Facebook is once again facing a class action lawsuit in California for contravening users’ privacy, this time for using links sent across users’ private messages for commercial reasons. It’s alleged that Facebook tracks and stores information sent across private messages, going against the very idea of ‘private’ and therefore the privacy expectations amongst its users. It’s said they use the information for profit, by selling the information to advertisers who use the data to target customers.
The lawsuit is being brought against the social network giant by two claimants, Michael Hurley and Matthew Campbell, and is based on information uncovered last year by Swedish security firm High-Tech Bridge. Their research revealed that Facebook was using web crawlers to mine information (ie. web links) sent between users on private messages. Between this and the ‘likes’ that a user builds up the claimants suppose the information is used to build user profiles which are then sold to advertisers who are able to target specific user profiles. They claim:
“(this use) enables Facebook to mine user data and profit from those data by sharing them with third parties – namely, advertisers, marketers, and other data aggregators”.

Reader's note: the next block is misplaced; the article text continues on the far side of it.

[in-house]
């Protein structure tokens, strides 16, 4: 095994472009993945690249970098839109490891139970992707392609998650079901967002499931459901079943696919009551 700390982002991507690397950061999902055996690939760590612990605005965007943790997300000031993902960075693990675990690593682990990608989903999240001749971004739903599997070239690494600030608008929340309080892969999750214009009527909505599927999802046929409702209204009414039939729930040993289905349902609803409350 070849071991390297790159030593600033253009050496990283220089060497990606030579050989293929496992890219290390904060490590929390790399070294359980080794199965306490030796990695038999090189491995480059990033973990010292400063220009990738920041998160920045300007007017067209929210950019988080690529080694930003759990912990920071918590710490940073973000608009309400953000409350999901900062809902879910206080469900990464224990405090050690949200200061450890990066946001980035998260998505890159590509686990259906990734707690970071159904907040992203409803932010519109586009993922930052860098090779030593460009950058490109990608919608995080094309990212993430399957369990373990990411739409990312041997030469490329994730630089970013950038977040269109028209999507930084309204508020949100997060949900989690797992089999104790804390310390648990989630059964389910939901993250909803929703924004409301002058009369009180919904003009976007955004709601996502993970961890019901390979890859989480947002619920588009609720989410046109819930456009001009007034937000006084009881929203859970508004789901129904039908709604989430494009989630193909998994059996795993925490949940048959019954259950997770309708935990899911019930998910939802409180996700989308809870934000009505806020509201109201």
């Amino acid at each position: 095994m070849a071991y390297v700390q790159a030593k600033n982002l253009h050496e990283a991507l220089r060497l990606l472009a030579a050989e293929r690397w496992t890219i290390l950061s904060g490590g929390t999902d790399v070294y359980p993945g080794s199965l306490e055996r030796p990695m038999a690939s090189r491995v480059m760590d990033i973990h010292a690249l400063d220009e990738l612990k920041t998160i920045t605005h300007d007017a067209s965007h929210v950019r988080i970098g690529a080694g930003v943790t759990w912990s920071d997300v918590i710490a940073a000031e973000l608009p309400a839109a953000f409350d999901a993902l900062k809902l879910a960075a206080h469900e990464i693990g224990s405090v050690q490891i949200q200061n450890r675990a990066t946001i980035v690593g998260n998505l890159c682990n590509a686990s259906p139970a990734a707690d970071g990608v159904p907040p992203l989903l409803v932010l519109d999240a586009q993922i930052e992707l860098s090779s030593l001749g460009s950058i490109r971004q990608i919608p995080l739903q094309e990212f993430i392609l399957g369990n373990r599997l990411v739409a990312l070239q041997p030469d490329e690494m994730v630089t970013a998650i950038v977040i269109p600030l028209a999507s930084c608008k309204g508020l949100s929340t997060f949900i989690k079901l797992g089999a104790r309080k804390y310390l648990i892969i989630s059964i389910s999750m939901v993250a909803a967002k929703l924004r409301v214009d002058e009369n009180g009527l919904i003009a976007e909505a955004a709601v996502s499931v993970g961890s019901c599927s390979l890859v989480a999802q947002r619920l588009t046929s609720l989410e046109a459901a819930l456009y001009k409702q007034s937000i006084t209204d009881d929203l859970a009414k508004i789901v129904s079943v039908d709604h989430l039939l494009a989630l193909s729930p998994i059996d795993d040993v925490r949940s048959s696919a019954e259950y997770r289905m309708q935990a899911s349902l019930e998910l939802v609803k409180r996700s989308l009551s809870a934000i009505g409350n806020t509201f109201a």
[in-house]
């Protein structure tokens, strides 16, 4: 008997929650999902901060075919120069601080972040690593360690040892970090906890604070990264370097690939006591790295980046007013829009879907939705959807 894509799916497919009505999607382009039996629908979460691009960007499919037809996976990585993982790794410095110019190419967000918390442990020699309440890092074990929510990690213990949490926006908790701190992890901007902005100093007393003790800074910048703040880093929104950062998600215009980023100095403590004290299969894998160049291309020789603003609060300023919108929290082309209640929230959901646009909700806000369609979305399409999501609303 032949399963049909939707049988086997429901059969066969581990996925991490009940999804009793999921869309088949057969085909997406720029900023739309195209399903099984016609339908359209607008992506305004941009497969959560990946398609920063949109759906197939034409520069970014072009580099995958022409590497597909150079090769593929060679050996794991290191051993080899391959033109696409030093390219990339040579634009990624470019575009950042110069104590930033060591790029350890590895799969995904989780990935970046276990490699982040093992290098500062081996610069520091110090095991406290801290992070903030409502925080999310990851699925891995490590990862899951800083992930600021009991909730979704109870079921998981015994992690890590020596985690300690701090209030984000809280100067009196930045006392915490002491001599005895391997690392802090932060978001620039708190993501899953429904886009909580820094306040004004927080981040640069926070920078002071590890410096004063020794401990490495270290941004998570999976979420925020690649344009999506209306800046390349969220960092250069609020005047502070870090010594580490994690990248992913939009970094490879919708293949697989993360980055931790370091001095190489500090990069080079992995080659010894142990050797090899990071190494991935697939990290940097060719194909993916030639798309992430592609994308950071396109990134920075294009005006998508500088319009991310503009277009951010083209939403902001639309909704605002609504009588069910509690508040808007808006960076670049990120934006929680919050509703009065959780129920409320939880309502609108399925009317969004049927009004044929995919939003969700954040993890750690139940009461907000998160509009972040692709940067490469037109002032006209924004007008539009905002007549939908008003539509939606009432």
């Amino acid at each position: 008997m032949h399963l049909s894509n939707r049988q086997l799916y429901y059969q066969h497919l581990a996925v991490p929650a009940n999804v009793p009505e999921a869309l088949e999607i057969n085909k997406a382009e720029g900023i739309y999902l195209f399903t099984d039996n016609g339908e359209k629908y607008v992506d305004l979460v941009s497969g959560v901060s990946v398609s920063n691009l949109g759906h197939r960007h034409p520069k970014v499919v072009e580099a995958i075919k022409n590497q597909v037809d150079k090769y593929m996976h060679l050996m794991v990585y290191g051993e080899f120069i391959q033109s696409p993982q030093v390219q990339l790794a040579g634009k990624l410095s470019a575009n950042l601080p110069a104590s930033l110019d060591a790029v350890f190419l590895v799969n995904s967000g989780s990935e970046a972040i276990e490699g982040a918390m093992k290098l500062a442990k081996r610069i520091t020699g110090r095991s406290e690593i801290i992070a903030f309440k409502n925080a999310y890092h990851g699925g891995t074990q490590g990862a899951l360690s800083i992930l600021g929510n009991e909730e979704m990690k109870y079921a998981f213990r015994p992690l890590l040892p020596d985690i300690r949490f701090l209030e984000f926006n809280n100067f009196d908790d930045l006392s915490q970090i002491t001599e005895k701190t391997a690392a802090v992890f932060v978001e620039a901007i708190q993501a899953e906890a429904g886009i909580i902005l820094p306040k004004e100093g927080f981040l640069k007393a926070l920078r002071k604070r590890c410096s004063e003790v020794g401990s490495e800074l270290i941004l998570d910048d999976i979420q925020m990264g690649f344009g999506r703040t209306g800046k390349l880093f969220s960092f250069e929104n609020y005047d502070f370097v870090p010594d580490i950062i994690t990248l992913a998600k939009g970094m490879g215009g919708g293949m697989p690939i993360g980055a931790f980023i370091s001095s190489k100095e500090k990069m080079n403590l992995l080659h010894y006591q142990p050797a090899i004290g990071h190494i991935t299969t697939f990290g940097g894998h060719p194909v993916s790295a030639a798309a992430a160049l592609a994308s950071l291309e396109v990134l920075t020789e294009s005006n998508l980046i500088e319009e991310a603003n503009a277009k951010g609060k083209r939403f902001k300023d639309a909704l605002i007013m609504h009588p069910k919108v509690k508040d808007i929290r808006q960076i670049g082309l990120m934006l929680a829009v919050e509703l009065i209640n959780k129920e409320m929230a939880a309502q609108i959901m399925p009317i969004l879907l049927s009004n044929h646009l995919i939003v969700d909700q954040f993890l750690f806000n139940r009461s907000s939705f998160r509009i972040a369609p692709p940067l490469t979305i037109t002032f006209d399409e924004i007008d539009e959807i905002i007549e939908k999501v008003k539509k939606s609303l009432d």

The use of Facebook storing and making information in this way is not mentioned in the user agreement and so the claim is that Facebook are breaching the 1986 Electronic Communications Privacy Act, which states that wiretrapping for profit cannot be undertaken without consent of the court. What is less clear is if this applies to commercial sites, as this is not explicitly referred to in the arguably dated legislation.
Hurley and Campbell will be pushing for $100 per day per US user compensation, for the whole time that Facebook has breached the act. Facebook have retaliated to say they will defend themselves “vigorously” and that the claims are “without merit”.
It’s not the first time they have come under attack for not properly adhering to users’ privacy rights however. Previously another class action lawsuit was brought against them and was successful – Facebook had to pay out $20 million for using users’ images without their consent, again for advertising purposes.
Google was accused of similar activity when it became apparent that they used information sent across users’ Gmail accounts, in order that advertisers could promote more targeted advertising. They defended the way in which they used personal information by claiming that users should not expect absolute privacy from an email subscription service.